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Cancellation of Removal is a form of deportation relief available to non-legal permanent resident aliens who are currently in Removal Proceedings. To qualify for this benefit, the undocumented individual must prove to an Immigration Judge the following: they have maintained continuous physical presence in the United States for 10 years or more, they have been of good moral character for the past 10 years, and their removal would result in exceptional and extremely unusual hardship to their United States citizen or lawful permanent resident spouse, child (under 21 years old), or parent. Ultimately, the goal is to prove that the individual deserves a favorable exercise of discretion by the Immigration Judge on the application. Those who are granted Cancellation of Removal will automatically be deemed a lawful permanent resident (“Green Card holder”).

Cancellation of Removal is solely up to the Immigration Judge’s discretion; thus, it is extremely important to prepare as strong of a case as possible. To determine whether the application should be granted or denied, the judge may consider many factors such as length of residence in the United States, family and community ties, community service work, and most importantly the exceptional and extremely unusual hardship.  Examples are an IEP for a child, diagnosis of autism for the child, dementia for the parent, or a severe medical illness for the spouse.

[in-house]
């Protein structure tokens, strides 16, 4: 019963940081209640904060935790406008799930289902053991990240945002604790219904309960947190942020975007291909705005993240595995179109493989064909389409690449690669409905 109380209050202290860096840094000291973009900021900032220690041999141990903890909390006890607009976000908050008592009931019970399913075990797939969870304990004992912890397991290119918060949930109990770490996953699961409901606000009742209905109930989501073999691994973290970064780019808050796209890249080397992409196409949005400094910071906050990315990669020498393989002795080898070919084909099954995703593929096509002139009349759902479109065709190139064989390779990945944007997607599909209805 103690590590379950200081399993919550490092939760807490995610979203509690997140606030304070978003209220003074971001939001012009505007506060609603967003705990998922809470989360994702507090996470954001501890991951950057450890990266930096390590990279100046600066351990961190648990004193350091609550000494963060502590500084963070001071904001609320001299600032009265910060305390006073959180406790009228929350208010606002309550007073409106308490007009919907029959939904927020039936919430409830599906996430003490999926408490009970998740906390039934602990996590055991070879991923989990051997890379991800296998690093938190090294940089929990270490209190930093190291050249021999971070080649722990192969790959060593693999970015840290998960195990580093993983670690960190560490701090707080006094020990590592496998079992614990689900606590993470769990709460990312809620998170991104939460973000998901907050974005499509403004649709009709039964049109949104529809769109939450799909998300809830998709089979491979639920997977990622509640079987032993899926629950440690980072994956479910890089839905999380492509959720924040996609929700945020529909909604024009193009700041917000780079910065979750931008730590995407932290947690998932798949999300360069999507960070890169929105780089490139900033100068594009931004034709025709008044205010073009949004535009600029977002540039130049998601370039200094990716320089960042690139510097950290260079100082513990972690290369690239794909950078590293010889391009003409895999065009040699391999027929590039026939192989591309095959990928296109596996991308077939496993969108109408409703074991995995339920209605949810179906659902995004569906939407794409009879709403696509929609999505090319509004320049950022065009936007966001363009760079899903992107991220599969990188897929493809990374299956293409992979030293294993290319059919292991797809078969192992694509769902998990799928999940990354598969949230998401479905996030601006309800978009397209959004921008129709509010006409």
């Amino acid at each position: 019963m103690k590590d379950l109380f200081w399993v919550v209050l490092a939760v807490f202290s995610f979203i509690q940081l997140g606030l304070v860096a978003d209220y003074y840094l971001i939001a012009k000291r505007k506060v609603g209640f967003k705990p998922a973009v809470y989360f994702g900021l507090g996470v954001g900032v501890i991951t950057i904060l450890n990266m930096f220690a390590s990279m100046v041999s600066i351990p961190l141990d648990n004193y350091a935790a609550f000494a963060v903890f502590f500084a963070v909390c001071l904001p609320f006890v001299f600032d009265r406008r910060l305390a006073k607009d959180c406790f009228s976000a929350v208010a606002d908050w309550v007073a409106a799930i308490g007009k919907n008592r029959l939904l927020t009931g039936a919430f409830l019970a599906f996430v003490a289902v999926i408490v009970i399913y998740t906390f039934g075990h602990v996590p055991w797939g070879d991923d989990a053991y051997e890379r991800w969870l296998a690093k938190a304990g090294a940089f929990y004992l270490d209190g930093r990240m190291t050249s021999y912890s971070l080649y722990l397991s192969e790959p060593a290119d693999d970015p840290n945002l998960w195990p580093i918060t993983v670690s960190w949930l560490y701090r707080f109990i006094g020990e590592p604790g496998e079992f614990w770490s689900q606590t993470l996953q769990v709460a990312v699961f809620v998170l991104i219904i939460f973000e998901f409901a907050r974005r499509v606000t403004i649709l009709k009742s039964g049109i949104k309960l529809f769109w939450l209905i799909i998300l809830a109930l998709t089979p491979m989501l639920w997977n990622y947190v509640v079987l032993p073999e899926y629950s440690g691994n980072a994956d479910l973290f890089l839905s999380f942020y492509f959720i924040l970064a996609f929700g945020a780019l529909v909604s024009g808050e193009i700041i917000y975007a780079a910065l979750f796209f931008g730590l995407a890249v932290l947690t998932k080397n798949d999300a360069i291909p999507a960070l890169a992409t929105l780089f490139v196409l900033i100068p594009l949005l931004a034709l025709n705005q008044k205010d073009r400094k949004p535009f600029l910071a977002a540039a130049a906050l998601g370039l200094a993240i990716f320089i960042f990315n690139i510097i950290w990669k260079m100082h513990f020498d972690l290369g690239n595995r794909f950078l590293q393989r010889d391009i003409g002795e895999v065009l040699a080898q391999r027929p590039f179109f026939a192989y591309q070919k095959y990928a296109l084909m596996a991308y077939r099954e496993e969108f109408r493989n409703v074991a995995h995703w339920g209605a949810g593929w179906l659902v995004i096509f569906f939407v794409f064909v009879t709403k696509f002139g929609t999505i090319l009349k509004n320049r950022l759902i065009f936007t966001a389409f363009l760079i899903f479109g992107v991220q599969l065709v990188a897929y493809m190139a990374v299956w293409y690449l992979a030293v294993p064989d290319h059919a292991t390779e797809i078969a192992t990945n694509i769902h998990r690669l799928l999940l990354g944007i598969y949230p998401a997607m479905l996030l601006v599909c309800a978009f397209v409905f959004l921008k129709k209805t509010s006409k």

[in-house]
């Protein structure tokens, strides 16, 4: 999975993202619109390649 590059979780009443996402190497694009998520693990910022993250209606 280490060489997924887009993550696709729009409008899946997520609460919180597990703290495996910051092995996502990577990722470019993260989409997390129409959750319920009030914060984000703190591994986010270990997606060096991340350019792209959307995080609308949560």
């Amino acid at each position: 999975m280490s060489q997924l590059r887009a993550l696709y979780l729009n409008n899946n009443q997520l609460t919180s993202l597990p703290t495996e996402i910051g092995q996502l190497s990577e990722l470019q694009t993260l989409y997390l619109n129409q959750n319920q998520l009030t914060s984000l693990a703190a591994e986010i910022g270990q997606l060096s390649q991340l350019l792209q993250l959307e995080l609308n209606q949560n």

The accrual of 10 years of continuous physical presence stops as soon as the “Notice to Appear” (NTA) is issued. The NTA starts Removal Proceedings. To prove physical presence, the individual may provide any document that shows they were living in the U.S. such as lease agreements, mortgages, bills, bank statements, or taxes. To prove good moral character biometrics are taken by the Department of Homeland Security.  This will show if the person was ever arrested or convicted for breaking or violating any laws.  If they are not otherwise ineligible, then the goal is to provide as much documentation as possible to show that they have good moral character. Some positive factors in this regard include a history of paying their taxes or a lot of community service. Conversely, if there is a history of not paying child support payments, failing to pay taxes, etc. – this will work against them in terms of being a person of good moral character. Ultimately, it is up to the judge’s discretion to decide whether they are of good moral character.

One of the most important parts of the application is showing that the qualifying spouse, parent, or child will suffer “exceptional and extremely unusual hardship” if the undocumented immigrant were to be removed from the country. They must prove through various documents that the relative will suffer harm beyond the “normal” suffering a separated family would experience. For example, imagine you are the single mother of a 6-year-old son who has a rare and serious type of cancer. If you can prove that he would not be able to receive the care he needs in your home country and that there is no one to care for him in the United States other than you, this could be a strong case of extreme hardship to a qualifying relative.

If you are currently in Removal Proceedings and believe you may qualify for Cancellation of Removal, please contact the Shulman Law Group to have an experienced team of immigration lawyers work on your case.